Financial TimesFinancial Times

Russia still has options to sustain its creaking war economy

By Tony Barber

30 Aug 2023 · 3 min read

According to Russia’s official statistics agency, production of vehicles, trailers and semi-trailers was more than 50 per cent higher in June than in the same month of 2022. Meanwhile, the central bank reports that, in the first quarter of this year, shortages of workers at industrial enterprises were at their most acute since records began in 1998. The central bank also estimates annualised inflation over the past three months at 7.6 per cent, well above its 4 per cent a year target.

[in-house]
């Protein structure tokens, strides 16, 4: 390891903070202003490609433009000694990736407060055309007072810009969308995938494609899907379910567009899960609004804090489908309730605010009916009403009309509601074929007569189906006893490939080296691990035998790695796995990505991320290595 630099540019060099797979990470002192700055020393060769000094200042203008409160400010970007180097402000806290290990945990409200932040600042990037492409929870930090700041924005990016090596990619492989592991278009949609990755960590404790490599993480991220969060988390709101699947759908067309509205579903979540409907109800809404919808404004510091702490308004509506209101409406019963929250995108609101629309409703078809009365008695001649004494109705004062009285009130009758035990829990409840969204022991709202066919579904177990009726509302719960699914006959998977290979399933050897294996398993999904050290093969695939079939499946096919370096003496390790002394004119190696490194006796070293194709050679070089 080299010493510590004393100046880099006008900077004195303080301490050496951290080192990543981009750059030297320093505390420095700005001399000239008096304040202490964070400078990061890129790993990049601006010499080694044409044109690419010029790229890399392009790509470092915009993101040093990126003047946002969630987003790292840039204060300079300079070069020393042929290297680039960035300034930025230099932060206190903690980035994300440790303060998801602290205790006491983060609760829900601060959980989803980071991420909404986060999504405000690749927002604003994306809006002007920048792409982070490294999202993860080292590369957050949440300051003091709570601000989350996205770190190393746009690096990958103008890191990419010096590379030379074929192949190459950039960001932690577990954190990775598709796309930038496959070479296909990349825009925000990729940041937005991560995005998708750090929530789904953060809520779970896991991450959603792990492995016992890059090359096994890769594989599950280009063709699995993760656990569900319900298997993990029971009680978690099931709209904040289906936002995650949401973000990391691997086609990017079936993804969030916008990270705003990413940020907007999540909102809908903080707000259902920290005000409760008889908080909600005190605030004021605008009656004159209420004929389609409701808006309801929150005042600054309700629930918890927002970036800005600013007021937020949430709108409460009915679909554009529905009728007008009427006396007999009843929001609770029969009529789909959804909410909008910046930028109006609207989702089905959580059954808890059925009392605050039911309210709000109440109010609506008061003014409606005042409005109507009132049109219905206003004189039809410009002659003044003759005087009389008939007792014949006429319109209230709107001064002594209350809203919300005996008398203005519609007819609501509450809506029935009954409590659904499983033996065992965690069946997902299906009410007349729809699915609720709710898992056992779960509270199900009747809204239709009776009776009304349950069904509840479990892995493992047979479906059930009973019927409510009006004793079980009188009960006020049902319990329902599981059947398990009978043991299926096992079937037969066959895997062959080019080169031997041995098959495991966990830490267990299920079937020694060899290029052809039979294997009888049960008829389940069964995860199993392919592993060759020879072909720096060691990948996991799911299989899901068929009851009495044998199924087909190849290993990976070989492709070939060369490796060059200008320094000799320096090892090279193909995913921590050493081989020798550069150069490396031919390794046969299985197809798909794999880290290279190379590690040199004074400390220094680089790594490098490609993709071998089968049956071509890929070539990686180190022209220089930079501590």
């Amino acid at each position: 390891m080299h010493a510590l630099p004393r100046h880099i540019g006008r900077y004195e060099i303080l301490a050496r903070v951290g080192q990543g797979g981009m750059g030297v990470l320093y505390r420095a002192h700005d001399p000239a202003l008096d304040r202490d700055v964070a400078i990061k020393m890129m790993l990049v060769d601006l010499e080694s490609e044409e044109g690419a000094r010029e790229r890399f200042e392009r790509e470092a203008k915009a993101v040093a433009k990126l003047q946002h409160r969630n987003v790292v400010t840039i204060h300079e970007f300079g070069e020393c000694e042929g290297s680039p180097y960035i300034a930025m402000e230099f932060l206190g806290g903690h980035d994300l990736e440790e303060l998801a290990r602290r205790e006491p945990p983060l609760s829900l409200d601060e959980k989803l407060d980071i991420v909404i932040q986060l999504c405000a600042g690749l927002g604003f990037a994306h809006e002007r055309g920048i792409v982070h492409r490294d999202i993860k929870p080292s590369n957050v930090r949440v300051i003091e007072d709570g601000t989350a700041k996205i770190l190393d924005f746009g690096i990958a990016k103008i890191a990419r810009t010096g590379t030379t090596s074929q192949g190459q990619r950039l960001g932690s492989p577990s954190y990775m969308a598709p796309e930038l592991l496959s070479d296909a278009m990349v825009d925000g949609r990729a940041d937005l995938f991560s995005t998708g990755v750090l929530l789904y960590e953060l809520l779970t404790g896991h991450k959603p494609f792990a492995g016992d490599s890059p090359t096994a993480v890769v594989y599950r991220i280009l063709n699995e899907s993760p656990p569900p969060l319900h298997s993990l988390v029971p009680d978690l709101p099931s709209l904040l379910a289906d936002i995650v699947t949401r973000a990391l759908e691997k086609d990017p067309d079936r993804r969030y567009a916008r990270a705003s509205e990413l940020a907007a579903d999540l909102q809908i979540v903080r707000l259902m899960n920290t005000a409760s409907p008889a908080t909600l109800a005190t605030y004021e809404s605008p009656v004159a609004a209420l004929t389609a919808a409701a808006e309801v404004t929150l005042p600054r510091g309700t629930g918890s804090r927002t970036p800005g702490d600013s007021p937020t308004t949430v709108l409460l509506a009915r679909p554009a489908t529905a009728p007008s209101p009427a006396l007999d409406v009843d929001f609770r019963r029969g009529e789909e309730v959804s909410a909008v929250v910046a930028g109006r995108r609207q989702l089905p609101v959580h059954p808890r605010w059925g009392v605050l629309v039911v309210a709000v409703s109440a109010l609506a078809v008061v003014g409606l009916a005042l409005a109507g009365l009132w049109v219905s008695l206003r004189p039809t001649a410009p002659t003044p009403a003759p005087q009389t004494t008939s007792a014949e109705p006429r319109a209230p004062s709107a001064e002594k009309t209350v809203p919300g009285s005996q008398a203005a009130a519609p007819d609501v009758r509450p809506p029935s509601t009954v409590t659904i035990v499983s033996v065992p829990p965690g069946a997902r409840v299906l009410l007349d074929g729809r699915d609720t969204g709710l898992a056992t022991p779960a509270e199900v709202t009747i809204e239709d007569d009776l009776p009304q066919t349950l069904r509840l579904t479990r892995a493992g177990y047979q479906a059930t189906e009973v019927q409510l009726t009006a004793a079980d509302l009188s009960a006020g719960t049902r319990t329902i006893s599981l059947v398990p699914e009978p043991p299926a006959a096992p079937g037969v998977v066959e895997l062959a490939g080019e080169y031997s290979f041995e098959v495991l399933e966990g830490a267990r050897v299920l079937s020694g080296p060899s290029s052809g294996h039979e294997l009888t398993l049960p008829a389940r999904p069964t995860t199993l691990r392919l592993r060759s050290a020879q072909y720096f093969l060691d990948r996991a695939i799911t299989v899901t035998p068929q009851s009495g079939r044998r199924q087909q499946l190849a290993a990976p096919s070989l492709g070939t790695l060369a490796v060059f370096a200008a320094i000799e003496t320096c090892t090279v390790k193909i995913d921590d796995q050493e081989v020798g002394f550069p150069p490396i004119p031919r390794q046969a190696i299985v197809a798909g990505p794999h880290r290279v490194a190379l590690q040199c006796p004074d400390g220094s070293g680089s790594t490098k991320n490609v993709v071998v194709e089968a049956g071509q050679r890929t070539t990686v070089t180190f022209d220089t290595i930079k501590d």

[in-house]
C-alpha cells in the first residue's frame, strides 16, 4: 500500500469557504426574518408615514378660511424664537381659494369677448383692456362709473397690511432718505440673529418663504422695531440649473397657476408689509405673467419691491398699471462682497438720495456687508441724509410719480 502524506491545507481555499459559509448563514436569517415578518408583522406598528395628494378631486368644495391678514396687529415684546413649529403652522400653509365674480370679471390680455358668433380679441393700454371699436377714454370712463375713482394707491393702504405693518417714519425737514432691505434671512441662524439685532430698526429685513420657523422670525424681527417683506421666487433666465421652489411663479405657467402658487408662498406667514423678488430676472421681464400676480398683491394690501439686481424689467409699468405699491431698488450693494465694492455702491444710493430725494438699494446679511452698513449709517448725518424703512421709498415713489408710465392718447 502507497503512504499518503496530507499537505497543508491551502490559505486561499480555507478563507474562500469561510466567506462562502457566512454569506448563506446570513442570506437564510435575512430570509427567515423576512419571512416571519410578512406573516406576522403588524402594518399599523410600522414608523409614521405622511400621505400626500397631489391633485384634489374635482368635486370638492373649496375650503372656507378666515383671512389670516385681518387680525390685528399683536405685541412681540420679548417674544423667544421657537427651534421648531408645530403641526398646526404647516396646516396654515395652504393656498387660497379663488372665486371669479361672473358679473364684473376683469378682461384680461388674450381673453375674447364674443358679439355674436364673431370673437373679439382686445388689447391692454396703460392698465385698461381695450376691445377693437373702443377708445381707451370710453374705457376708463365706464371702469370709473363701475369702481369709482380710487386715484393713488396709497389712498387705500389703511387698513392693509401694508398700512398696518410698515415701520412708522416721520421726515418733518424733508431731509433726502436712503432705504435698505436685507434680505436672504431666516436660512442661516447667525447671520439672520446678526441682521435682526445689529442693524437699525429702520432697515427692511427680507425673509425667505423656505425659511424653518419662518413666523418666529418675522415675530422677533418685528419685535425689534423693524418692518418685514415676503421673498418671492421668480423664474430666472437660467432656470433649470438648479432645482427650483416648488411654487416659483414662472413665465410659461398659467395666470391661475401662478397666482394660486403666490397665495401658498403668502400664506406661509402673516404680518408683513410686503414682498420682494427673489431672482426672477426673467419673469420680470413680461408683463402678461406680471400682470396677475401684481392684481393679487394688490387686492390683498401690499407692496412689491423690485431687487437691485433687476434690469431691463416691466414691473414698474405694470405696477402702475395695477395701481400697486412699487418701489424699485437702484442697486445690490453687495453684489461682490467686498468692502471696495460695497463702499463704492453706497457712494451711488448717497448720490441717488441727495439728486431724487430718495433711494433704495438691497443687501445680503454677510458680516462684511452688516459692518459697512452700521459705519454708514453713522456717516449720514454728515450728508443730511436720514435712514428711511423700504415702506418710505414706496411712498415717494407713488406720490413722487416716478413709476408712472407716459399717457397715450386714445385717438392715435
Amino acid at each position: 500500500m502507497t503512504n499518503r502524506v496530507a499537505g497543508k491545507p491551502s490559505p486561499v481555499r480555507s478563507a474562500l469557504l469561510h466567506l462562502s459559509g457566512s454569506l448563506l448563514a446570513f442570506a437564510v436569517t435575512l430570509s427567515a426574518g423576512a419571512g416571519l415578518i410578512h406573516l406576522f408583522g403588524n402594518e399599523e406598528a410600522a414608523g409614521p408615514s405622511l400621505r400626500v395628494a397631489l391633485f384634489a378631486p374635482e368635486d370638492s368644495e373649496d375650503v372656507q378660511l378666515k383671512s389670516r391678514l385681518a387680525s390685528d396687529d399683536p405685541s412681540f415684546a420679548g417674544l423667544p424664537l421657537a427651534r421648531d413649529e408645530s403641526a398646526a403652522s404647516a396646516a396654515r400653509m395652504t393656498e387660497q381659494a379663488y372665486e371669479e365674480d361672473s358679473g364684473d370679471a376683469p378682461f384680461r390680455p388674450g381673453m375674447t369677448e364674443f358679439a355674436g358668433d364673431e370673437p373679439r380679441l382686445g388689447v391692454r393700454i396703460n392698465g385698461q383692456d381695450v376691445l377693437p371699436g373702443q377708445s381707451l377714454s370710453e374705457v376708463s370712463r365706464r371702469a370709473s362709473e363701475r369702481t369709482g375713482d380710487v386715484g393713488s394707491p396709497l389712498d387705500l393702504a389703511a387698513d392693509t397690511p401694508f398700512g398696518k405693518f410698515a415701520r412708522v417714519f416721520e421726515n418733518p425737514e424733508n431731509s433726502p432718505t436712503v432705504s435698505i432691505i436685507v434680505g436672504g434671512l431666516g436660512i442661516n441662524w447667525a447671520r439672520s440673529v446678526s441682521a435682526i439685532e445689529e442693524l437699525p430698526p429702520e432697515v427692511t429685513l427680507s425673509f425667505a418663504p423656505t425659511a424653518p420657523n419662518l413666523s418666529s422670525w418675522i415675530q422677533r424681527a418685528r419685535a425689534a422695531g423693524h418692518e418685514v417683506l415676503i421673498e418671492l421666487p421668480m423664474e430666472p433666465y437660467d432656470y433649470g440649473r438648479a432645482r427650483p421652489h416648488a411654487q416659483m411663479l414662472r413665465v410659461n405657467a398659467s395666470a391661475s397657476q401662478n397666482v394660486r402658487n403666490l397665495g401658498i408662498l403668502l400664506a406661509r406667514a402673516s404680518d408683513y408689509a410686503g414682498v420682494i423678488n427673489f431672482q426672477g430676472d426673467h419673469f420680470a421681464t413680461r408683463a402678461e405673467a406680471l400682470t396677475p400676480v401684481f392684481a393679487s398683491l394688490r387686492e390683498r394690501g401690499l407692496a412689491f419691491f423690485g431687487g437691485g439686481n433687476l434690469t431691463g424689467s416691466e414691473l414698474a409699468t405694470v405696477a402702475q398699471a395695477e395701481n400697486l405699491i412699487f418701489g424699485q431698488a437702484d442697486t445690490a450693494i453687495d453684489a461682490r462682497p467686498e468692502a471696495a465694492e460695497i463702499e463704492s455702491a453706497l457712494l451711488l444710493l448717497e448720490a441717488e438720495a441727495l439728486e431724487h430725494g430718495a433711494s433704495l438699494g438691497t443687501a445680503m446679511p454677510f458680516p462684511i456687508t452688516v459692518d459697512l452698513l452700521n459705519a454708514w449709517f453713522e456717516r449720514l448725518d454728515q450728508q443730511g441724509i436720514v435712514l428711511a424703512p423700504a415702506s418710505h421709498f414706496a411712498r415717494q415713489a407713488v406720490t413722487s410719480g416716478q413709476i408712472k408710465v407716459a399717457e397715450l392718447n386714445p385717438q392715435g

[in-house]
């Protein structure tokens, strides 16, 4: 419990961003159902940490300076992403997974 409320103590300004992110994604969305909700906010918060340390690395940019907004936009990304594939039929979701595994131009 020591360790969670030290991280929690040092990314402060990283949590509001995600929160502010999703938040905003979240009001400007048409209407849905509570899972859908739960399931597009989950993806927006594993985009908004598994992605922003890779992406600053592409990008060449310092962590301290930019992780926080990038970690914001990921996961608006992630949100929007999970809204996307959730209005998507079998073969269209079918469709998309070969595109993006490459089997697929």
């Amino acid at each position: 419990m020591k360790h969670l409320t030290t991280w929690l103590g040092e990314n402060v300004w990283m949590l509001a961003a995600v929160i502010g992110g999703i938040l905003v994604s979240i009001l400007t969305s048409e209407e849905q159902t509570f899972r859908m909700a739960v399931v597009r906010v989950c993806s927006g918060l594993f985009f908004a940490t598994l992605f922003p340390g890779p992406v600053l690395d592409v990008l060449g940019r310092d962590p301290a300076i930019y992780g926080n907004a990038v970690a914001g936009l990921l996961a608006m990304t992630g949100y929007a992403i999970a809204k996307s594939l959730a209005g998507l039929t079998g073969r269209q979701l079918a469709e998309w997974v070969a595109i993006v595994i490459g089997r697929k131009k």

Naturally, we have to treat official economic data in President Vladimir Putin’s Russia with considerable caution. But the picture painted by these three indicators is probably not far from the truth. Eighteen months after its full-scale invasion of Ukraine, Russia displays many classic symptoms of a wartime economy, such as inflation, labour shortages, rising government expenditure and deficit financing.

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